I think we all know already that disclosing the exploit is what brings the motivation to fix the hole.

The fact that they hid the bug reports at all should be enough to make the Opera kids grateful. After all, the Mozilla foundation operates in a pretty open and transparent fashion. The most honest (and destructive) way to go would be to never hide the bug reports.

But just to cover that old ground once again; when code changes, diffs happen automatically, and people know just precisely what changed. You can be sure that some of those people are malicious hackers looking for new ways to screw us all; there's good money in it. So by hiding the details of the exploit, you make sure that only the more skillful and malicious hackers have the exploit. Does that sound like a good idea to you?

Re:Sheesh... (5, Insightful)

NMagic (982573) | more than 6 years ago | (#22468750)

You know, looking at Mozilla's release, they didn't seem to mention anything to anybody about Opera having a problem too. Looks more like Opera screwed themselves.

Re:Sheesh... (1)

xenocide2 (231786) | more than 6 years ago | (#22468756)

Mozilla takes security seriously, so, like many other systems, allows people to mark things as security vuln's, so that intelligent disclosure techniques can be applied. They will publish things in due time, and maybe not on a schedule that Opera deems acceptable. But never hiding bugs is silly. For example, if you provide an strace of ssh crashing, you'd want to mark that private at least.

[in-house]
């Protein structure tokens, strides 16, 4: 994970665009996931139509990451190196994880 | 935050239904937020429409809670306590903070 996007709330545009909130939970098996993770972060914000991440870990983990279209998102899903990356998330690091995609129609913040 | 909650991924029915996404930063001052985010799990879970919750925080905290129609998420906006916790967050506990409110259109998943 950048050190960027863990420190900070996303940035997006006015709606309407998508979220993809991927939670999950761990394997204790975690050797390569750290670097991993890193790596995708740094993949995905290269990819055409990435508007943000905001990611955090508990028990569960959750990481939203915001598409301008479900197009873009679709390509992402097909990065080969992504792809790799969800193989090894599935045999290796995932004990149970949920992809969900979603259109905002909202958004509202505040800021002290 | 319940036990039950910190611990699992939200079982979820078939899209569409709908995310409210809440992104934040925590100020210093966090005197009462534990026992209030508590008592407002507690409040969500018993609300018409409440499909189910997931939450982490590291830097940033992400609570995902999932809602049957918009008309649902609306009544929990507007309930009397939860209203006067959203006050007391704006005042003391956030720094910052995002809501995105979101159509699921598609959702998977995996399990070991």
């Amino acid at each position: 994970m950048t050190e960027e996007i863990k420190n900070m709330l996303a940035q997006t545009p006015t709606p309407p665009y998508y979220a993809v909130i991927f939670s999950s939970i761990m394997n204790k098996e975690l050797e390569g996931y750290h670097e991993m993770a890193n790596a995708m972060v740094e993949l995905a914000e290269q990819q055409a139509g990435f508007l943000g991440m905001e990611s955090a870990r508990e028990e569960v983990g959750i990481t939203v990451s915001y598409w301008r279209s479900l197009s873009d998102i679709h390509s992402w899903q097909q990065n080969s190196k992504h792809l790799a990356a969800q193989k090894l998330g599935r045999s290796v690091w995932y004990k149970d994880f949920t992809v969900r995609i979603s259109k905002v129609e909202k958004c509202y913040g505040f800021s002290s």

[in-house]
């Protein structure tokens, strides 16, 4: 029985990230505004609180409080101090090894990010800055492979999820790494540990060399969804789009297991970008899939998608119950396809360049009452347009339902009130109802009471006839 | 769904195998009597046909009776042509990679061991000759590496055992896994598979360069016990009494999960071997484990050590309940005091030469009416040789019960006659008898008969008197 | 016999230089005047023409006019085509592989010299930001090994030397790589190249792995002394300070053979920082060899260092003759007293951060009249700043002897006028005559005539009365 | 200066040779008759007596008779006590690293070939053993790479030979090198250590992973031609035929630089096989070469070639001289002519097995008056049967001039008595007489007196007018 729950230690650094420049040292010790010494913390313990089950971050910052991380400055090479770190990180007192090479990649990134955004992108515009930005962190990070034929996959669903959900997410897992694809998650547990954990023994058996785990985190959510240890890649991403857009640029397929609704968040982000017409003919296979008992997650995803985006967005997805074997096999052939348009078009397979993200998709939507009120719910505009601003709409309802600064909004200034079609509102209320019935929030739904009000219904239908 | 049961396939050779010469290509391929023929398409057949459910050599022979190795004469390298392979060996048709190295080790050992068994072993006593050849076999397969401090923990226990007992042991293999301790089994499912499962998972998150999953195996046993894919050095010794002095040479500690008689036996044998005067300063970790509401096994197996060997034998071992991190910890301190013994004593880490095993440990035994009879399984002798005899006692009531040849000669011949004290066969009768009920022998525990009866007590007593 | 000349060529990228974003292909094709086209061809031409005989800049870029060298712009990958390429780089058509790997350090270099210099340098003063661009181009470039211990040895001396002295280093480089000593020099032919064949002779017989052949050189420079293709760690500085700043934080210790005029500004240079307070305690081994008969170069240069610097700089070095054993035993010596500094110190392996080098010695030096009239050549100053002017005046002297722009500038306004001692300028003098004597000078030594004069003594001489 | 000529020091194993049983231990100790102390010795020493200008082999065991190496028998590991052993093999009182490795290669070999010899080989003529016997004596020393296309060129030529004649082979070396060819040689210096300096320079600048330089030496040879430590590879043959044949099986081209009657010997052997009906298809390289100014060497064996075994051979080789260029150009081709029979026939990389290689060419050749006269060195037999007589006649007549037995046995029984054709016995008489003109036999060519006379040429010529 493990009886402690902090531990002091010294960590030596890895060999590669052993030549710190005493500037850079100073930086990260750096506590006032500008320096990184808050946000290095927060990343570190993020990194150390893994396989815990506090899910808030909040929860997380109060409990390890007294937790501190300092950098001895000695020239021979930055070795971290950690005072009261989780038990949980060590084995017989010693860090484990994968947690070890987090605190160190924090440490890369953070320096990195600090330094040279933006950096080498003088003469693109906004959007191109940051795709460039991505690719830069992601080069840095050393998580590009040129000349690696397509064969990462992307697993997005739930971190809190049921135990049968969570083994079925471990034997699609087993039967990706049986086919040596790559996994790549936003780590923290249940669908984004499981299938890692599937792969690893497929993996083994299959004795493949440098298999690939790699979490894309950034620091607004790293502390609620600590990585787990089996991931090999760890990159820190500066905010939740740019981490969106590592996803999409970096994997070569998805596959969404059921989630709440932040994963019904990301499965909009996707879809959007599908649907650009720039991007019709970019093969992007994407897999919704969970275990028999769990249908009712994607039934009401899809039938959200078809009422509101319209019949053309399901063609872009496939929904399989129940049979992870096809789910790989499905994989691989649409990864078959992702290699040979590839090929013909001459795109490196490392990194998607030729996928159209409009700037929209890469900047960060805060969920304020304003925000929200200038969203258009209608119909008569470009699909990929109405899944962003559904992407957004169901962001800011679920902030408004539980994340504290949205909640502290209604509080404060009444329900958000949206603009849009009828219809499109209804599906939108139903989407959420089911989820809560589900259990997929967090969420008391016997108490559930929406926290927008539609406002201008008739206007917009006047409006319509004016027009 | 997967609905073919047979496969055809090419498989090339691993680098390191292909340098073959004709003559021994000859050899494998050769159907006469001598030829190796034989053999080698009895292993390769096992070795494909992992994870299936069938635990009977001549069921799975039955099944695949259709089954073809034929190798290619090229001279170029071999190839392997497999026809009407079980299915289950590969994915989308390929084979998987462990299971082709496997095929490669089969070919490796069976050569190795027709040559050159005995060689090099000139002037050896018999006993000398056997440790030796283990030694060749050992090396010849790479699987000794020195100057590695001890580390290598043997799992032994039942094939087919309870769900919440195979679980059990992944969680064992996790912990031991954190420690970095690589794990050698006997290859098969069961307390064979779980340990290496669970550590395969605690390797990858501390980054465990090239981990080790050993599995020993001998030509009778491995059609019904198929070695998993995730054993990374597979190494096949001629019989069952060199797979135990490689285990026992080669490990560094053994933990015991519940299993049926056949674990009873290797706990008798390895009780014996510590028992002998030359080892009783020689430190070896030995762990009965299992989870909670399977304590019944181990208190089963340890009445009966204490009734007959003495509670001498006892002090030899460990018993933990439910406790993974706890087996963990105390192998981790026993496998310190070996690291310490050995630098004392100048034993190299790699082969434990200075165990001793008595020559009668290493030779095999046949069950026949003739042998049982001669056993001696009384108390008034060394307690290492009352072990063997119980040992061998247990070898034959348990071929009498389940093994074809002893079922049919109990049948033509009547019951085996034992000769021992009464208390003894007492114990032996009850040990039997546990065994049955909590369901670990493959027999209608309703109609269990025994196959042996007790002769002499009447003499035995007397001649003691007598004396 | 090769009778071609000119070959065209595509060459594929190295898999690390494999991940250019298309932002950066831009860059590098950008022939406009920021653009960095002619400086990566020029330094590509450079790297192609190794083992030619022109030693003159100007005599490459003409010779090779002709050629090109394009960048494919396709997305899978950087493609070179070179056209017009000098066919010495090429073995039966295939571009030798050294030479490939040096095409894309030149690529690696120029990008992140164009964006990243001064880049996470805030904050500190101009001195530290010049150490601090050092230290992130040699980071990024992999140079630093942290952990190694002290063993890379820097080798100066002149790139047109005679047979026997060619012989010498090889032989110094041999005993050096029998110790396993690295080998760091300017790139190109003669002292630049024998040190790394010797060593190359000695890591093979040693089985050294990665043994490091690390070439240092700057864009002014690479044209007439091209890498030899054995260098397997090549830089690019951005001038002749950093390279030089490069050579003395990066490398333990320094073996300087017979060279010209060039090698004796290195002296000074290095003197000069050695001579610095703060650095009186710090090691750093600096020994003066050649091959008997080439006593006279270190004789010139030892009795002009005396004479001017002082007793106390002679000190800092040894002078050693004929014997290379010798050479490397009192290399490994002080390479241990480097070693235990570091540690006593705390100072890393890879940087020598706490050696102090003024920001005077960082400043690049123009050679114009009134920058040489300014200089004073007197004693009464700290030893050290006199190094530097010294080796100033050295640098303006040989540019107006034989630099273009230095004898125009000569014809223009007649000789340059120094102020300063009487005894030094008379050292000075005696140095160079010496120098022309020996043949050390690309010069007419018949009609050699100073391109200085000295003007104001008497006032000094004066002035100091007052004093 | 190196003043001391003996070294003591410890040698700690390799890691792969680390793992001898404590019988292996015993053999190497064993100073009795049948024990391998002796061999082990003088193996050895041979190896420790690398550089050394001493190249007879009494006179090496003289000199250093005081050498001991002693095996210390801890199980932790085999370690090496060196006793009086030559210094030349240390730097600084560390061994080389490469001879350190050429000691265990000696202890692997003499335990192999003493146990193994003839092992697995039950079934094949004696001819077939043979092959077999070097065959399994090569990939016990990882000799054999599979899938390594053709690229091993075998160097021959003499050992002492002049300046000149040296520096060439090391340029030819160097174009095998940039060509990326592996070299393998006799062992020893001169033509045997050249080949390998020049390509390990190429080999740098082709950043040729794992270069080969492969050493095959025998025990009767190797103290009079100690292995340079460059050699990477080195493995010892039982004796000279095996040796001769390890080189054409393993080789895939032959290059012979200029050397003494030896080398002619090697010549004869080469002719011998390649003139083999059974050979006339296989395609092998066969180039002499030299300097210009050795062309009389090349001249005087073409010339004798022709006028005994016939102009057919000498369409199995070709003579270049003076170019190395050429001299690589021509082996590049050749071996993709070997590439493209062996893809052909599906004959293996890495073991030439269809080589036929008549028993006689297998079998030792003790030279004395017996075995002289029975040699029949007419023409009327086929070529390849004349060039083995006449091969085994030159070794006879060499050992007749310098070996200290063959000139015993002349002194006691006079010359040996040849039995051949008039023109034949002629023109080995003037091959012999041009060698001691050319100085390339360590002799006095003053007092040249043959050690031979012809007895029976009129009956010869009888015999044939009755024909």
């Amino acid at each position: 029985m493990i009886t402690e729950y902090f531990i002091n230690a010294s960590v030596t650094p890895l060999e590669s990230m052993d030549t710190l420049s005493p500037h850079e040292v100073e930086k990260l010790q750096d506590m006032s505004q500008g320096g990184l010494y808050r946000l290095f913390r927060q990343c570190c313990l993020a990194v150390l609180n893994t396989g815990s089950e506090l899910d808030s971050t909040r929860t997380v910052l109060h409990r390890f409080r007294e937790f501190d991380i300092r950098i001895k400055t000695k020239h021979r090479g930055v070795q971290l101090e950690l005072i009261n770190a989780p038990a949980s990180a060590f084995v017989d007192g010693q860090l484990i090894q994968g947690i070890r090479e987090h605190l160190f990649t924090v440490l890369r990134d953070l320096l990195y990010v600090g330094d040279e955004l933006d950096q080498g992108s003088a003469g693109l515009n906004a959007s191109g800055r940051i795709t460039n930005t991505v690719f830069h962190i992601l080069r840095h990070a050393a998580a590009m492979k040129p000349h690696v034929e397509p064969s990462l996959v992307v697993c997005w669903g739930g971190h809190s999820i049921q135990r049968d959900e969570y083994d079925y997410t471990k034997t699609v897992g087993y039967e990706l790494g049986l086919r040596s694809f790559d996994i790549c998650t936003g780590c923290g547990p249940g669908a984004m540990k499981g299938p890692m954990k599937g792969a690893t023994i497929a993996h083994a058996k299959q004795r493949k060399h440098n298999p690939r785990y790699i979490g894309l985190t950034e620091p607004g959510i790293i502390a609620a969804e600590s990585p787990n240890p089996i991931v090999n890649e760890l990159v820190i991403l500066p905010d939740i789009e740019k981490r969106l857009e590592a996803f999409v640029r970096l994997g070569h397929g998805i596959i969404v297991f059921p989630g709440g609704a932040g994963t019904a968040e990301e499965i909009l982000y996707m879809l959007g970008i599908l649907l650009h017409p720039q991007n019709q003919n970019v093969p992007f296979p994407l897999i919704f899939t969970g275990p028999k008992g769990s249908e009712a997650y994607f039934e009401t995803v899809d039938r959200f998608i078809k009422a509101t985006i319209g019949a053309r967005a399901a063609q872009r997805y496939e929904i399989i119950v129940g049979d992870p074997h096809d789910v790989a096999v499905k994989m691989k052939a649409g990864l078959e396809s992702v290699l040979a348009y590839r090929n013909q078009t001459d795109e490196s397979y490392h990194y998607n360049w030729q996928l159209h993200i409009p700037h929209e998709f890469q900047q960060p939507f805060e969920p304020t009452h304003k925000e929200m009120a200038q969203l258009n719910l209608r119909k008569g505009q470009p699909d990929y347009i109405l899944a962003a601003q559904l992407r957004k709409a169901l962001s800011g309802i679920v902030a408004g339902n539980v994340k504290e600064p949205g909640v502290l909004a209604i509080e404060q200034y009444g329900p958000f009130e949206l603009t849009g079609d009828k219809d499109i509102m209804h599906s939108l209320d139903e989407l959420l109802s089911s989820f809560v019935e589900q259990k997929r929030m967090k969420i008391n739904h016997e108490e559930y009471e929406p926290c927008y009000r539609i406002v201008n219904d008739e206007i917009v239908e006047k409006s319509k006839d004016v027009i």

Re:Sheesh... (5, Insightful)

pthisis (27352) | more than 6 years ago | (#22468872)

But never hiding bugs is silly. For example, if you provide an strace of ssh crashing, you'd want to mark that private at least.

Maybe, maybe not. You never know what the black hats already know; as a _user_ of ssh, if you disclose then I can take steps to limit damage--e.g. if I'm allowing full ssh access from outside my network (so that employees can work on the go), I may decide that the small benefit of doing so doesn't merit the risk. I'd rather turn off external ssh access for a few days until there's a fix.

When you hide the bug, you're hiding the ability for the users to take steps to protect themselves. You're forcing me to run with exposed systems for several days, and hoping that nobody "bad" knows about the bug. And you're making that judgement for your users rather than giving them the ability to make that call themselves; that's almost impossible given that the judgement might hinge heavily on whether I'm a large financial institute or a personal blog site that backs up daily. Just guessing that most users are happy with your security through obscurity is bound to be wrong in some cases, and those cases are likely to be some of the more financially significant ones.